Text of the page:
On CNN tonight, director Janet Tobias’s chilling documentary Unseen Enemy is a sobering wake-up call — as we learn about the looming potential crises of diseases like Ebola and Zika, as well as things that might seem common, like the flu.
SARS, Zika, AIDS, bird flu, MERS, Ebola; all words which spark fear and panic worldwide.
The documentary examines the insidious biological chatter of viruses which can lead to them staying one step ahead of technology with their cunning.
Viral pandemics pop up rapidly thanks to a mix of global mobility, poverty and the problems of hygiene as more people live in tight, crowded conditions.
For a virus, this is heaven.
Unseen Enemy is narrated by actor Jeffrey Wright and executive produced by Amy Entelis and Dr. Sanjay Gupta. it offers a large group of international experts who give us plain facts, and it is terrifying.
Fear spreads quickly as infections rage. This hampers the work of those trying to stop it.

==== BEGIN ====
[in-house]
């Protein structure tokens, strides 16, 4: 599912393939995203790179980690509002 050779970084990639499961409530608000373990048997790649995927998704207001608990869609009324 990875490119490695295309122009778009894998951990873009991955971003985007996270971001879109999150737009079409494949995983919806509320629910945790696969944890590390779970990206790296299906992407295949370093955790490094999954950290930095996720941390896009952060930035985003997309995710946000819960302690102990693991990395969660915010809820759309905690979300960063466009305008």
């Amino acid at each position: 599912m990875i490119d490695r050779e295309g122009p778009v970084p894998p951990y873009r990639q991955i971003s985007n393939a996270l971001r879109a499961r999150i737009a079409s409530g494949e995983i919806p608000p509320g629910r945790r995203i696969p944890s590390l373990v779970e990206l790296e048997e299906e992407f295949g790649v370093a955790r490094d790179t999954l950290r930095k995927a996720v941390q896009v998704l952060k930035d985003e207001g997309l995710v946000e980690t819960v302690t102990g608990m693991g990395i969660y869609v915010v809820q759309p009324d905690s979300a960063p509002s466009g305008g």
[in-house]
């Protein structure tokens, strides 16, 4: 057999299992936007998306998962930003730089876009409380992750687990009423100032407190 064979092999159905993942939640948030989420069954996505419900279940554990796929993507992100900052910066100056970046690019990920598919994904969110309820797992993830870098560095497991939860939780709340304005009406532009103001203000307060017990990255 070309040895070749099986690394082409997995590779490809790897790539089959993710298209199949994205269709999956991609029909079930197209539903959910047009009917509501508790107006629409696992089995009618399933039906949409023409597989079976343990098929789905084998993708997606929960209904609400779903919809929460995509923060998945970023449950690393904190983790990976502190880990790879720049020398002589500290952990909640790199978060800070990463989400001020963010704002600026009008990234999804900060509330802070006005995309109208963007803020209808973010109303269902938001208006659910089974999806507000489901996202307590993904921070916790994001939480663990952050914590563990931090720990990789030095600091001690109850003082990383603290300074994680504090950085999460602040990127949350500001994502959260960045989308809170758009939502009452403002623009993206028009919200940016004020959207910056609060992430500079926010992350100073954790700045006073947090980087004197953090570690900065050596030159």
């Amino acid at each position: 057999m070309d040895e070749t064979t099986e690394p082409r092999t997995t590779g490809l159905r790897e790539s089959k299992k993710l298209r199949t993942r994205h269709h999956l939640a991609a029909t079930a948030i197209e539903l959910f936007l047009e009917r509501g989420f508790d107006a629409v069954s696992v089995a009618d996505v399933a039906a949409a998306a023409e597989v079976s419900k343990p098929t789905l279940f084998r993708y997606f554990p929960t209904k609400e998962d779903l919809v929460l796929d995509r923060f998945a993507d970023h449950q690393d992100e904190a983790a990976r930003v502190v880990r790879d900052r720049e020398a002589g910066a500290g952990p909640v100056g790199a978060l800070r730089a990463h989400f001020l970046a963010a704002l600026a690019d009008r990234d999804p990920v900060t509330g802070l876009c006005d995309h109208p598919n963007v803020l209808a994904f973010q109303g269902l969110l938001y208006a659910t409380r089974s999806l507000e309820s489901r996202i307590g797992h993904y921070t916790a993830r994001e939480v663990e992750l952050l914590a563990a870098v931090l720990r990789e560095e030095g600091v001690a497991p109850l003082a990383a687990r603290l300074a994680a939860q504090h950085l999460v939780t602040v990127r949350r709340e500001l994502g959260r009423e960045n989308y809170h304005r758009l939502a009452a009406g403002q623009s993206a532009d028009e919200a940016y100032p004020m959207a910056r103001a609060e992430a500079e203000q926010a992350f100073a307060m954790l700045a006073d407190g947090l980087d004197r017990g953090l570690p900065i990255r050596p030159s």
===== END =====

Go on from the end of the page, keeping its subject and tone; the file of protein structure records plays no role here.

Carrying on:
Tobias embedded with some of the world’s top pathogen hunters and medical professionals for more than three years, covering the planet to track outbreaks of Zika, Ebola, and influenza.
We go to Africa with Dr. Soka Moses, who is treating Ebola patients in Liberia, and then over to Brazil with doctors who explain their methodology when carrying out hazardous work at the front lines of outbreaks.
In Liberia, Dr. Moses explains how his 2014 work with Ebola victims was done as warfare and chaos ruled in the city of Monrovia.
His clinic was swamped with Ebola victims dying right in front of him. Warning: This footage is graphic and will shock you in the scope of the massive pile of near-dead and dead bodies awaiting to be burned and buried.
The man who discovered Ebola, Dr. Peter Piot, is interviewed by CNN and he stresses it is a “mega-crisis” and a true danger to modern humanity.
With a case fatality rate of over 90 per cent, Dr. Piot discusses the perfect storm of conditions and health indicators that make Africa ground zero for Ebola.
“Nearly all new viruses come from animals,” Dr. Piot says as he lays out the detective work done to figure out the origins of the virus.
Fruit-eating bats soon became suspect. Intermediate hosts like primates get the pathogens from them and cause the virus to mutate again. Then the virus becomes ready to invade humanity.